24km (15 miles) SW of Vienna; 299km (186 miles) E of Salzburg

Around A.D. 100, the Romans were drawn to Aquae, the name they gave to Baden, by its 15 thermal springs whose temperatures reach 95°F (35°C). You can still see the Römerquelle (Roman Spring) in the Kurpark, which is the center of Baden bei Wien today. The resort is officially named Baden bei Wien to differentiate it from other Badens not near Vienna.

Czar Peter the Great of Russia ushered in Baden's golden age by establishing a spa there at the beginning of the 18th century. The Soviet army used the resort city as its occupation headquarters from the end of World War II to 1955, but the Russians left little mark on "the dowager empress of European health spas."

Although the spa was at its most fashionable in the early 18th century, it continued to lure royalty and their entourages, musicians, and intellectuals for much of the 19th century. This lively casino town and spa in the eastern sector of the Vienna Woods was for years the summer residence of the Hapsburg court. In 1803, Franz I began annual summer visits to Baden.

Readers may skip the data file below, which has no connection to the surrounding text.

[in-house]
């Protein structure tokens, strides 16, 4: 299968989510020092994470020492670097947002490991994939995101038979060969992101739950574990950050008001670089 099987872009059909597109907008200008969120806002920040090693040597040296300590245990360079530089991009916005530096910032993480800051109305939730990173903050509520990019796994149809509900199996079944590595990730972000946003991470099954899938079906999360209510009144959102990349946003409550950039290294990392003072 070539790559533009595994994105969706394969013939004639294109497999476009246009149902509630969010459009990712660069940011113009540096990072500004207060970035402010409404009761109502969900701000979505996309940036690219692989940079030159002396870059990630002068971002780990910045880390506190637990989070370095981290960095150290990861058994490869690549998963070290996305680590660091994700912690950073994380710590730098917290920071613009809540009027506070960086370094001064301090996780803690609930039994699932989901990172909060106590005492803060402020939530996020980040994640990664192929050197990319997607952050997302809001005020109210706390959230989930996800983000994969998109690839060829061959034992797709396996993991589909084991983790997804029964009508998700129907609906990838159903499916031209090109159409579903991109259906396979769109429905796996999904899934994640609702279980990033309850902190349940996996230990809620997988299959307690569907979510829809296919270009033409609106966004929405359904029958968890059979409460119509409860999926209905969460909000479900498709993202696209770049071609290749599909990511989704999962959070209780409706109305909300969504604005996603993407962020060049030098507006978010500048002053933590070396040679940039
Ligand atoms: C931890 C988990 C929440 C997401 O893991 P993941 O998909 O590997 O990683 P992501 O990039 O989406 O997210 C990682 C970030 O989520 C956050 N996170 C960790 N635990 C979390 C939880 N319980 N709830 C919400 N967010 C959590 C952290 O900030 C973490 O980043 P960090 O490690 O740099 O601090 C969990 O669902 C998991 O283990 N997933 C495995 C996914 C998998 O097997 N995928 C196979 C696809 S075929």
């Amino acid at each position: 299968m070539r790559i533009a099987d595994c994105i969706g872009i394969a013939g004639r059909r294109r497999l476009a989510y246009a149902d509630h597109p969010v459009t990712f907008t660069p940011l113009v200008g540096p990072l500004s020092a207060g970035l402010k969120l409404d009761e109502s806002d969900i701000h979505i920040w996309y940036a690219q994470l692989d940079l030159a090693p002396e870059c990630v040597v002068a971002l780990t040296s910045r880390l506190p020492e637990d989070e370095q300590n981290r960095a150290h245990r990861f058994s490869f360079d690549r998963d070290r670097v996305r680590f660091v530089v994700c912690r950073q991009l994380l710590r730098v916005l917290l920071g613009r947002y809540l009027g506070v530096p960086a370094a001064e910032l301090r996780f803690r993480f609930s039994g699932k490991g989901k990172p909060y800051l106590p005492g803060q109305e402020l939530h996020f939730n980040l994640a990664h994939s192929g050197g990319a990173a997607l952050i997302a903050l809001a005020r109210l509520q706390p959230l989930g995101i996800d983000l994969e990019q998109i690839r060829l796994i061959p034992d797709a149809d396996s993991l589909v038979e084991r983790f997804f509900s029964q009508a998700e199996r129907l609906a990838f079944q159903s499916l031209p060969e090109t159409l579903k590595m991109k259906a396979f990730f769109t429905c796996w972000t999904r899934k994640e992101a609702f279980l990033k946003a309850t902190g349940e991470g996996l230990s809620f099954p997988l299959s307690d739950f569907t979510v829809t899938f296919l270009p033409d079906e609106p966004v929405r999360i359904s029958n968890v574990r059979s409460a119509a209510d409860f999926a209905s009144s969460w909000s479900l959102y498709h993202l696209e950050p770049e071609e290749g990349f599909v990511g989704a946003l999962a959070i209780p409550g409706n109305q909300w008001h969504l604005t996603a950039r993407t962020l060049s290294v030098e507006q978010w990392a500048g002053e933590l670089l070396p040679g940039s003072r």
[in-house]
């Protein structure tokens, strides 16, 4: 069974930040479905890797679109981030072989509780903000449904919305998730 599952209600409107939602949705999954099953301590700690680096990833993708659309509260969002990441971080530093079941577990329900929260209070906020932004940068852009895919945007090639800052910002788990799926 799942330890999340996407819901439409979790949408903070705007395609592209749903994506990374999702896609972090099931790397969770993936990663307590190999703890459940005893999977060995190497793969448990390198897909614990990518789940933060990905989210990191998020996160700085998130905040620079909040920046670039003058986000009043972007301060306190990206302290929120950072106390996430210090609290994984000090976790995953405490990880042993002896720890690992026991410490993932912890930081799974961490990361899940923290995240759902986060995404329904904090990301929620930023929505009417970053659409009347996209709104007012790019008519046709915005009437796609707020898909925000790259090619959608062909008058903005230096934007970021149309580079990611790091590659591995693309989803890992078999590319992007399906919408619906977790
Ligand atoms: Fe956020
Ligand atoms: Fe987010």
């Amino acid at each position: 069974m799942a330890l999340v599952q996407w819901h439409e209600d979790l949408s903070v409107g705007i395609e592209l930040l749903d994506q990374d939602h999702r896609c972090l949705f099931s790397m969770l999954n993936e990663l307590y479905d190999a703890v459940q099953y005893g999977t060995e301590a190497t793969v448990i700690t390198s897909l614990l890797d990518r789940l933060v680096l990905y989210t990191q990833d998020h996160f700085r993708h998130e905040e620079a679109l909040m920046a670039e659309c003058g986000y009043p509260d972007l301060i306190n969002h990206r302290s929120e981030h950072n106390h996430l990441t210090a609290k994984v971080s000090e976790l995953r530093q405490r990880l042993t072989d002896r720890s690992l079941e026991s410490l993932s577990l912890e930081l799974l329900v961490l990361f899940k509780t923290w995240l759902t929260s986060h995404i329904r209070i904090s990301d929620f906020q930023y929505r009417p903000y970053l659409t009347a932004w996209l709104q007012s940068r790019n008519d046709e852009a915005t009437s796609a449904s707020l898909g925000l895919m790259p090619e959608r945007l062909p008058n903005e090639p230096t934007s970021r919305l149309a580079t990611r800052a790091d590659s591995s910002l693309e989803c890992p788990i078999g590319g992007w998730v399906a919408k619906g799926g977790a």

During the mid- to late 19th century, Baden became known for its Schönbrunn yellow (Maria Theresia ocher) Biedermeier buildings, which still contribute to the city's charm. The Kurpark, Baden's center, is handsomely laid out and beautifully maintained. Public concerts performed here pay tribute to great Austrian composers.

The bathing complex was constructed over more than a dozen sulfur springs. Visitors today flock to the half-dozen bath establishments, as well as the four outdoor thermal springs. These springs reach temperatures ranging from 75° to 95°F (24°-35°C). The thermal complex also has a "sandy beach" and a restaurant. It lies west of the center in the Doblhoffpark, a natural park featuring a lake where you can rent sailboats. There's also a rose garden restaurant in the park.